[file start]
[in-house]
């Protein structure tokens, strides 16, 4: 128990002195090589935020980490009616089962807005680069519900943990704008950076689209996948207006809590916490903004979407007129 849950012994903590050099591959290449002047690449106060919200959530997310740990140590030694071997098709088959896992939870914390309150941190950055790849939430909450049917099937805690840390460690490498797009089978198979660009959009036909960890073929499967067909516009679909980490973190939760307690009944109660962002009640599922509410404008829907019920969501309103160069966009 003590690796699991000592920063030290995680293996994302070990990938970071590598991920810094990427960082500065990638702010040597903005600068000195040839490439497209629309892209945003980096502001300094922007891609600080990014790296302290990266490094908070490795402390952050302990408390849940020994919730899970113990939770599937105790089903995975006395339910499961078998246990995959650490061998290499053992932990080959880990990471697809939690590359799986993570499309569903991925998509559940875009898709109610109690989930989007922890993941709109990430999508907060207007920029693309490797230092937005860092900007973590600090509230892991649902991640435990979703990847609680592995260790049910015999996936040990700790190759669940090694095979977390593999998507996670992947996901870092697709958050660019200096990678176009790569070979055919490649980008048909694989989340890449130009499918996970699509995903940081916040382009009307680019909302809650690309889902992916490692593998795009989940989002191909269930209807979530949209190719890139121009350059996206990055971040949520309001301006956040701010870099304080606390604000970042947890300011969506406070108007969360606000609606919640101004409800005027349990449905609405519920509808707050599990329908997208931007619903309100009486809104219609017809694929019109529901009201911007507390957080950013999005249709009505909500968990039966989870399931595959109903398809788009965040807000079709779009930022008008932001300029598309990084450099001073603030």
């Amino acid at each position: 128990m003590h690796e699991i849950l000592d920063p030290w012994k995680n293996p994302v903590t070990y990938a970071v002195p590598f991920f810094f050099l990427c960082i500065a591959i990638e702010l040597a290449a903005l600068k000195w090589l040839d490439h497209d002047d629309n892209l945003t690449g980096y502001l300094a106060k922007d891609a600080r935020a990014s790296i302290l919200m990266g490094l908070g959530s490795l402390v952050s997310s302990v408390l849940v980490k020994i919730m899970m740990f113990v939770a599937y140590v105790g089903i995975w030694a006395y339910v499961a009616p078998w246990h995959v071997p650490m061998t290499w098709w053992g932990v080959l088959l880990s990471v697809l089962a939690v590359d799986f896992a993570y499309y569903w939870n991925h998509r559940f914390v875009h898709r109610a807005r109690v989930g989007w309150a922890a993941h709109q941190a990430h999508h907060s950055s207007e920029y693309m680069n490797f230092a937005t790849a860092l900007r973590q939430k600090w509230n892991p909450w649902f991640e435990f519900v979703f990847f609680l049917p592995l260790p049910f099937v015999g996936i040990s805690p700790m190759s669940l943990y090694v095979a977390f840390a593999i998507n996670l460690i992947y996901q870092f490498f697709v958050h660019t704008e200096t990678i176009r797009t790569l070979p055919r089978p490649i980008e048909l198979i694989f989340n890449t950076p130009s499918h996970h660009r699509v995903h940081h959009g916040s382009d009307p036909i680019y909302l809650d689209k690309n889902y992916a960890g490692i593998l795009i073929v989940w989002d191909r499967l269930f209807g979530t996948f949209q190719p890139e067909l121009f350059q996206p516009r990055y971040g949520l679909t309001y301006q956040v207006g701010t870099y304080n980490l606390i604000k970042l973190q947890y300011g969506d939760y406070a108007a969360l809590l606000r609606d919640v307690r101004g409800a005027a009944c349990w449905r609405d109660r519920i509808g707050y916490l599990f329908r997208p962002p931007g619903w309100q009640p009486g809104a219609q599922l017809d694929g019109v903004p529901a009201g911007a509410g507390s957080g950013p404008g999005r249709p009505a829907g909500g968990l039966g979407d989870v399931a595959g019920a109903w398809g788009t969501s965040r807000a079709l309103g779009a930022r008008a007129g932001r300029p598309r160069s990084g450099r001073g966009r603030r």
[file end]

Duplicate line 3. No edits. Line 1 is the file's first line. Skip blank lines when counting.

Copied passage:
């Amino acid at each position: 128990m003590h690796e699991i849950l000592d920063p030290w012994k995680n293996p994302v903590t070990y990938a970071v002195p590598f991920f810094f050099l990427c960082i500065a591959i990638e702010l040597a290449a903005l600068k000195w090589l040839d490439h497209d002047d629309n892209l945003t690449g980096y502001l300094a106060k922007d891609a600080r935020a990014s790296i302290l919200m990266g490094l908070g959530s490795l402390v952050s997310s302990v408390l849940v980490k020994i919730m899970m740990f113990v939770a599937y140590v105790g089903i995975w030694a006395y339910v499961a009616p078998w246990h995959v071997p650490m061998t290499w098709w053992g932990v080959l088959l880990s990471v697809l089962a939690v590359d799986f896992a993570y499309y569903w939870n991925h998509r559940f914390v875009h898709r109610a807005r109690v989930g989007w309150a922890a993941h709109q941190a990430h999508h907060s950055s207007e920029y693309m680069n490797f230092a937005t790849a860092l900007r973590q939430k600090w509230n892991p909450w649902f991640e435990f519900v979703f990847f609680l049917p592995l260790p049910f099937v015999g996936i040990s805690p700790m190759s669940l943990y090694v095979a977390f840390a593999i998507n996670l460690i992947y996901q870092f490498f697709v958050h660019t704008e200096t990678i176009r797009t790569l070979p055919r089978p490649i980008e048909l198979i694989f989340n890449t950076p130009s499918h996970h660009r699509v995903h940081h959009g916040s382009d009307p036909i680019y909302l809650d689209k690309n889902y992916a960890g490692i593998l795009i073929v989940w989002d191909r499967l269930f209807g979530t996948f949209q190719p890139e067909l121009f350059q996206p516009r990055y971040g949520l679909t309001y301006q956040v207006g701010t870099y304080n980490l606390i604000k970042l973190q947890y300011g969506d939760y406070a108007a969360l809590l606000r609606d919640v307690r101004g409800a005027a009944c349990w449905r609405d109660r519920i509808g707050y916490l599990f329908r997208p962002p931007g619903w309100q009640p009486g809104a219609q599922l017809d694929g019109v903004p529901a009201g911007a509410g507390s957080g950013p404008g999005r249709p009505a829907g909500g968990l039966g979407d989870v399931a595959g019920a109903w398809g788009t969501s965040r807000a079709l309103g779009a930022r008008a007129g932001r300029p598309r160069s990084g450099r001073g966009r603030r």